Listed by Tom Kaczynski in Boing Boing's "Best Damn Comics of the Year" survey
Sélection Patrimoine, 2014 Festival International de la Bande Desinée de Angoulême (French edition)
A funny thing happened on the way to comic-strip immortality.
For many years, Ernie Bushmillers Nancy, with its odd-looking, squat heroine, nearly abstract art, and often super-corny gags, was perceived as the stodgiest, squarest comic strip in the world. Popular with newspaper readers, true but definitely not a strip embraced by comic-strip connoisseurs, like Krazy Kat, Dick Tracy or Terry and the Pirates.
But then those connoisseurs took a closer look, and began to realize that Bushmillers art approached its own kind of cartoon perfection, and those corny gags often achieved a striking zen quality. In its own way, it turned out Nancy was in fact the most iconic comic strip of all. (The American Heritage Dictionary actually uses a Nancy strip to illustrate its entry on comic strip.)
Charter members of the Nancy revival include Art Spiegelman, who published Mark Newgardens famous Loves Savage Fury (featuring Nancy and Bazooka Joe) in an early issue of RAW; Fletcher Hanks anthologist Paul Karasik; Zippy the Pinhead creator Bill Griffith; underground publisher Denis Kitchen, who released several volumes of Nancy collections in the 1980s; Understanding Comics Scott McCloud, who created the Five-Card Nancy card game; Joe Brainard, who produced an entire Nancy Book of paintings in 2008; and Andy Warhol, who produced a painting based on Nancy.
Now, fans will be dancing with joy as Fantagraphics unveils an ongoing Nancy reprint project. Each volume will contain a whopping full three years of daily Nancy strips (a Sunday Nancy project looms in the future), collected in a fat, square (what else, for the squarest strip in the world?) package designed by Jacob (Popeye, Beasts!, Willie and Joe) Covey.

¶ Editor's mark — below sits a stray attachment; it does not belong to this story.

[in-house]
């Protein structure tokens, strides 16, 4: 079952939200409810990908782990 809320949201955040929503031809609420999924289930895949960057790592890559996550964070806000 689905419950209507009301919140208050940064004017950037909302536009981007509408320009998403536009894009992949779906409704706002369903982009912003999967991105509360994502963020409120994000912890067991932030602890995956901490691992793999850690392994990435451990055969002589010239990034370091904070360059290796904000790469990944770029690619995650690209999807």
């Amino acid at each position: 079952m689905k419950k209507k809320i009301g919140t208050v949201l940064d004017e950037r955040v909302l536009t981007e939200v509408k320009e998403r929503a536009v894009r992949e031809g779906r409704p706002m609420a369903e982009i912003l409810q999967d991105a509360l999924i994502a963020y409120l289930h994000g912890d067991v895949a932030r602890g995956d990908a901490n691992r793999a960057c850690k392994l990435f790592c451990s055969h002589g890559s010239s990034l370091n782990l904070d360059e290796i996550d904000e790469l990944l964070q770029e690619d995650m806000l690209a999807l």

This first volume collects every daily strip from 1943 to 1945. (Fantagraphics will eventually release Nancys first five years, 1938-1942, but given the scarcity of archival material for these years we are giving ourselves some extra time to collate it all.)
This first Nancy volume features an introduction by another stellar Bushmiller fan, Daniel Clowes (from whose collection most of the strips in this volume were scanned), a biography of the artist, and much more.
20-page excerpt (download 2.2 MB PDF):
Video & Photo Slideshow Preview (view in new window):
"In this, the reading public has a rare opportunity. No, make that a rare challenge to read Bushmiller without the benefit of recontextualization of any sort. The fact that you laugh at a Nancy gag and you will is all on you. There will be no downtown doyenne to comfort you in the know ledge that the gag about, oh, bathroom plungers, or cotton candy, or squirt guns, is an ironically loaded statement on anything at all. No, you'll be stuck in a room alone with Ernie Bushmiller, who will force you to confront your inner stoopid like no other American artist. Indeed, it is genuine, nonironic praise to say of Bushmiller that if you don't get a Nancy joke, you are a moron.... Now, Nancy Is Happy arrives after three decades of pro-Nancy revival and mainstream humor often as archly silly and unreal as Bushmiller's Letterman, Conan, Pee-wee Herman, The Mighty Boosh, or the grown-up fan base of Yo Gabba Gabba! It bodes well for Bushmiller's legacy that there's finally an audience educated enough to appreciate his brand of dumb." Ben Schwartz, Bookforum